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Dakota Accesses Pipeline protesters evicted, arrested

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Authorities say they arrested 76 Dakota Access oil pipeline protesters after they refused to leave a camp set up on private land.

Morton County Sheriff’s Office spokesman Rob Keller says they repeatedly warned the protesters to leave the camp.

On Wednesday afternoon, officers moved in and evicted the protesters. They were transported to several county jails.

Law enforcement officials say they have made 696 arrests during protest activity since August, 2016.


BISMARCK, N.D. (AP) — Law enforcement officers who evicted about 40 Dakota Access oil pipeline opponents from a camp they’d set up on private land have arrested dozens of the protesters.

Morton County Sheriff’s Office spokesman Rob Keller did not immediately have an exact total of arrests. He said there were no reports of injuries.

North Dakota Sen. John Hoeven says the Acting Secretary of the Army has directed the Army Corps of Engineers to proceed with an easement necessary to complete the Dakota Access pipeline.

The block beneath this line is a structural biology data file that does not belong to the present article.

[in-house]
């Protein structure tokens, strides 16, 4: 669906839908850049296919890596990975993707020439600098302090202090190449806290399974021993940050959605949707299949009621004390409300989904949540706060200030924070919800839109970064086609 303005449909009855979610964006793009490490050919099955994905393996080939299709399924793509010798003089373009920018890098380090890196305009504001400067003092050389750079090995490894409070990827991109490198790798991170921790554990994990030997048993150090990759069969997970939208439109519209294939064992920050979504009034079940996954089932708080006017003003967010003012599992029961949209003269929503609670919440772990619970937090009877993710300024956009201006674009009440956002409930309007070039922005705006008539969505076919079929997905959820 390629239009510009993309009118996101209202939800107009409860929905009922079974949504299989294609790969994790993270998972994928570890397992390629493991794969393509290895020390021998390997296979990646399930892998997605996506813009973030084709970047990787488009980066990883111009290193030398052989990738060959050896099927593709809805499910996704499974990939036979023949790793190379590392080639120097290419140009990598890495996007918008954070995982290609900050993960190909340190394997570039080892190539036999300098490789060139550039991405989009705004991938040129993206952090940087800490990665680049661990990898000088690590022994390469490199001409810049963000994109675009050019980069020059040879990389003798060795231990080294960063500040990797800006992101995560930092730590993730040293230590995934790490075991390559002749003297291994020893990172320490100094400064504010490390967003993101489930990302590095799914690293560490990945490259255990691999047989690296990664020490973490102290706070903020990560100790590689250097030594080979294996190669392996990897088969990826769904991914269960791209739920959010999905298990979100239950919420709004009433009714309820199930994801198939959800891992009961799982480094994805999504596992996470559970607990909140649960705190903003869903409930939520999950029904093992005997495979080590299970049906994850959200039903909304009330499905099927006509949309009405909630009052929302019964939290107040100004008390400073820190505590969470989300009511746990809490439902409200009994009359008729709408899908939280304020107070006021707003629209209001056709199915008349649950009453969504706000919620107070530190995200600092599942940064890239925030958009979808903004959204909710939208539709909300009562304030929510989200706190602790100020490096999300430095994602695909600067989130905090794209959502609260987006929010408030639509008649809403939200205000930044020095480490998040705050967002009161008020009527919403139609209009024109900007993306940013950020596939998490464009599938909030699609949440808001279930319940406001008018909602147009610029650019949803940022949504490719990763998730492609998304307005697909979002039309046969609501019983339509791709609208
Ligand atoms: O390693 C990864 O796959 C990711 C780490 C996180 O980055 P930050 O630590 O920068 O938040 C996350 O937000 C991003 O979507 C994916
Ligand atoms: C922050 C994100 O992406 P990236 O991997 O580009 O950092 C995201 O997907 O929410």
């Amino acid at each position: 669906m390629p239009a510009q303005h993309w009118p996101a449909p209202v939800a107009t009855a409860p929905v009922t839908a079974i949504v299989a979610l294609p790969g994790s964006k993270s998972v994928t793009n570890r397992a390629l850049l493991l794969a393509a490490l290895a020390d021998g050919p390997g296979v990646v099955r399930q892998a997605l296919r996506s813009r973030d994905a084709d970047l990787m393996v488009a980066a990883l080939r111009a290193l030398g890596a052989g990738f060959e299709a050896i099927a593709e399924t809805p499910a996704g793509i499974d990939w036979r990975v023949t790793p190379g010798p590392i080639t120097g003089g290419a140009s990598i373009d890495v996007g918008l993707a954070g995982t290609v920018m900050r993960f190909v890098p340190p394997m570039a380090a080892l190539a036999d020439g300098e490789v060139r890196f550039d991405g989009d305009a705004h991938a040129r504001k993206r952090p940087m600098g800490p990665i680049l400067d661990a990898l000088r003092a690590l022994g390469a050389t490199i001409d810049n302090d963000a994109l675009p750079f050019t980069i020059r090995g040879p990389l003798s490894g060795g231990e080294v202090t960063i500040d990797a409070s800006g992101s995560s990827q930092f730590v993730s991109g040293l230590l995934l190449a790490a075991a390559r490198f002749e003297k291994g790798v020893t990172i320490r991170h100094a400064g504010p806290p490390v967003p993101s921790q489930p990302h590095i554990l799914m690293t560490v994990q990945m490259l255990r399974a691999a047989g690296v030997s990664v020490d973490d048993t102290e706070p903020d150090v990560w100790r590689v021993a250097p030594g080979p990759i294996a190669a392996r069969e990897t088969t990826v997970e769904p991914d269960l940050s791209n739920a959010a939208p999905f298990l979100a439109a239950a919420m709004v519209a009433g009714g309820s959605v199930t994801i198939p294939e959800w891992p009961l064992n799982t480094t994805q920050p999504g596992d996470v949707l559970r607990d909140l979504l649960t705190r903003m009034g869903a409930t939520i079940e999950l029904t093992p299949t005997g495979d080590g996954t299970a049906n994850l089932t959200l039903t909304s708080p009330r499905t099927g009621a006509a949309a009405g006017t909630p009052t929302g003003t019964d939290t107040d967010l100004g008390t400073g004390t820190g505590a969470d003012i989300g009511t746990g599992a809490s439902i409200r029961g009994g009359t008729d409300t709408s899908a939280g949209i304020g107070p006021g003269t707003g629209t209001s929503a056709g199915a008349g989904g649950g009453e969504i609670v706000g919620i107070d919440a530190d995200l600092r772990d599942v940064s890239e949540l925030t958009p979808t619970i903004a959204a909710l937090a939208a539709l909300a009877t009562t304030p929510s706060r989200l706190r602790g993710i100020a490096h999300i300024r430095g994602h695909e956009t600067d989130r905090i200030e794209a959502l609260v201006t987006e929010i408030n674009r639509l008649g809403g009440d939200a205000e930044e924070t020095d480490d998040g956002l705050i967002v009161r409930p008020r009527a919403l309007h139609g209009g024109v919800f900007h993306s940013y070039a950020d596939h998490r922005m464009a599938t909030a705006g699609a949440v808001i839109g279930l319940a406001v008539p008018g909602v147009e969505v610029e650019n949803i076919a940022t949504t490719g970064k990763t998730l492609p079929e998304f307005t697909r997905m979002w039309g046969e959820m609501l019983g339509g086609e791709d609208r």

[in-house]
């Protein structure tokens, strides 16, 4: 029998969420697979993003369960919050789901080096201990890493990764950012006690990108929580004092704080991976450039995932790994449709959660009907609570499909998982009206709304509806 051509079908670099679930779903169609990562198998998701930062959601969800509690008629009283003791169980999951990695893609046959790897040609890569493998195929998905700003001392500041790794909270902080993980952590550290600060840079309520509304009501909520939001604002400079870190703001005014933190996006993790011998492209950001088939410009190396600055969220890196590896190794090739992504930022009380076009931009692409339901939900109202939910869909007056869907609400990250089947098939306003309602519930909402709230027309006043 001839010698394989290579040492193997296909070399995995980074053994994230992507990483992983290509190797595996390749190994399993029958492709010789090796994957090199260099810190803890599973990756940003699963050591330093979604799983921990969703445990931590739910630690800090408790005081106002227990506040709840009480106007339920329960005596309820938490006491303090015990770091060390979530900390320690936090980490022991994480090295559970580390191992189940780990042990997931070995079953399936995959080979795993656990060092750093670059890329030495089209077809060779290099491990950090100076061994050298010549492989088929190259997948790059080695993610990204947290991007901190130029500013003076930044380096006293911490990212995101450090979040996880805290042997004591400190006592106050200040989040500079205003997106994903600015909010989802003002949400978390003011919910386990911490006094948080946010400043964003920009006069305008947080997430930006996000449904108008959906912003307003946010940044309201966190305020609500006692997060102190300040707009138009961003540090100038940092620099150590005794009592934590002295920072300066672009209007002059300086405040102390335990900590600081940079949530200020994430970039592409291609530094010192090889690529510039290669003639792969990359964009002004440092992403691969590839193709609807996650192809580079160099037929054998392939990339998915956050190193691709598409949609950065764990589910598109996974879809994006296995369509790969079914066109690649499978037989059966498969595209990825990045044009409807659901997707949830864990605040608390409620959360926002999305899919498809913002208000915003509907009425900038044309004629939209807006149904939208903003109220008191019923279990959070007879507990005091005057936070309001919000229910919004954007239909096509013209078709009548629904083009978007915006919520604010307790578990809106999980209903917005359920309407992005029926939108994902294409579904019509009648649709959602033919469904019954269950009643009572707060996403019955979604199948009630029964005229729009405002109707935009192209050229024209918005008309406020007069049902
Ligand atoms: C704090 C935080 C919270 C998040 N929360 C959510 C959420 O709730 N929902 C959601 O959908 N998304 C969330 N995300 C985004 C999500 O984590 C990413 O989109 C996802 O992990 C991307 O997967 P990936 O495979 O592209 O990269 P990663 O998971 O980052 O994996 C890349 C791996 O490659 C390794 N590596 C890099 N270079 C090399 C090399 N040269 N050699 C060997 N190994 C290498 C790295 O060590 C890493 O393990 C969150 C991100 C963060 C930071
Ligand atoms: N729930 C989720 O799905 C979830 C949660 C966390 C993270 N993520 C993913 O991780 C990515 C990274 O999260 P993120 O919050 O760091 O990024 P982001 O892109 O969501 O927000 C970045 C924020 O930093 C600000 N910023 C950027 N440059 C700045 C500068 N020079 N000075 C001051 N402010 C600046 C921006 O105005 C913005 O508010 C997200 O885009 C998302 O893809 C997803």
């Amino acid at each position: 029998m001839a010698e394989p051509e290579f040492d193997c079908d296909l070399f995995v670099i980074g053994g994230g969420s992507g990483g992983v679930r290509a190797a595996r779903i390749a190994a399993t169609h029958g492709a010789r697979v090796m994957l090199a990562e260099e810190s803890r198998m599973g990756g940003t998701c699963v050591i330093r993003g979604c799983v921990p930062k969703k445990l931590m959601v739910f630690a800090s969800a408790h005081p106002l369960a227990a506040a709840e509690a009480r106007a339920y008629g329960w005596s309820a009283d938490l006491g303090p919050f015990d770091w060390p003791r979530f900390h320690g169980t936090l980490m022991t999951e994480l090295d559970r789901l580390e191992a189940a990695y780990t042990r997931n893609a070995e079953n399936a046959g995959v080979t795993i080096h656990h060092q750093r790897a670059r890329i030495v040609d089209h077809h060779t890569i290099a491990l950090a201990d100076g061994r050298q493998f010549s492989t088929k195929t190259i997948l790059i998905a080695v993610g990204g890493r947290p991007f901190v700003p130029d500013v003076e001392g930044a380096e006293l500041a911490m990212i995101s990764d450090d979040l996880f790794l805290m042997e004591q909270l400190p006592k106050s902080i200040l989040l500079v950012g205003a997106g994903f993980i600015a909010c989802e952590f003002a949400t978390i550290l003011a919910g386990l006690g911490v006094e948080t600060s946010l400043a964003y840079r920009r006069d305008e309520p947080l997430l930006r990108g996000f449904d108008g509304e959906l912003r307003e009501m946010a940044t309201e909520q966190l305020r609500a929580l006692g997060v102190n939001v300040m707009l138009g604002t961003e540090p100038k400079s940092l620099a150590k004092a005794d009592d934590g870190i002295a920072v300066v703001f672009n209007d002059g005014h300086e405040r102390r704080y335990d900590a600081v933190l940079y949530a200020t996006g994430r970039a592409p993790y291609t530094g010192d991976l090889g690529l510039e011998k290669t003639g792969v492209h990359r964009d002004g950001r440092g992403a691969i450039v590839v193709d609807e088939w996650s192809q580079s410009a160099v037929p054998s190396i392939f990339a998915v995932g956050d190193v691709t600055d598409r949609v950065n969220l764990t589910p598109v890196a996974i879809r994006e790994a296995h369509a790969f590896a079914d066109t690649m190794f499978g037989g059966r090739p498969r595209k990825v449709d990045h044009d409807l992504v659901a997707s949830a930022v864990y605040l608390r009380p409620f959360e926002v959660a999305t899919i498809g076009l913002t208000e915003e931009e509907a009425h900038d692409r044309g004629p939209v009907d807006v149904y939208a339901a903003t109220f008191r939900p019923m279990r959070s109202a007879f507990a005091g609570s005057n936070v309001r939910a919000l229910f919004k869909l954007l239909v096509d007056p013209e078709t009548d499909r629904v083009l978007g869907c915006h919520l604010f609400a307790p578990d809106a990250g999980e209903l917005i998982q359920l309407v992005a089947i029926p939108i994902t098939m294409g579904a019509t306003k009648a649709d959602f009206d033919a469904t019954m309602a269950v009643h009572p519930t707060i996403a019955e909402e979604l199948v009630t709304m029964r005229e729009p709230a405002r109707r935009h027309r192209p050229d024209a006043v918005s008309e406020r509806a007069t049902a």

Hoeven issued a statement Tuesday after he says Acting Army Secretary Robert Speer informed him of the decision. Hoeven spokesman Don Canton added the easement “isn’t quite issued yet, but they plan to approve it” within days.

Construction of the $3.8 billion project is finished except for a section under the Missouri River at Lake Oahe in North Dakota. The pipeline has been the target of protests for months.

The camp was set up on Wednesday, Feb. 1, on higher ground near the protesters’ flood-prone main camp in southern North Dakota. Protesters in Facebook posts described what they called the “Last Child” camp as “peaceful assembly” on land they believe rightfully belongs to American Indians under treaties.

The main camp once housed thousands but is now down to about 300 people. The tribe has told those in camp to leave, and the camp is being cleaned up in advance of spring flooding season.

Authorities said protesters were trespassing on private property owned by the pipeline developer.

Protest spokesman Chase Iron Eyes couldn’t be reached for comment because his cellphone wasn’t accepting messages.

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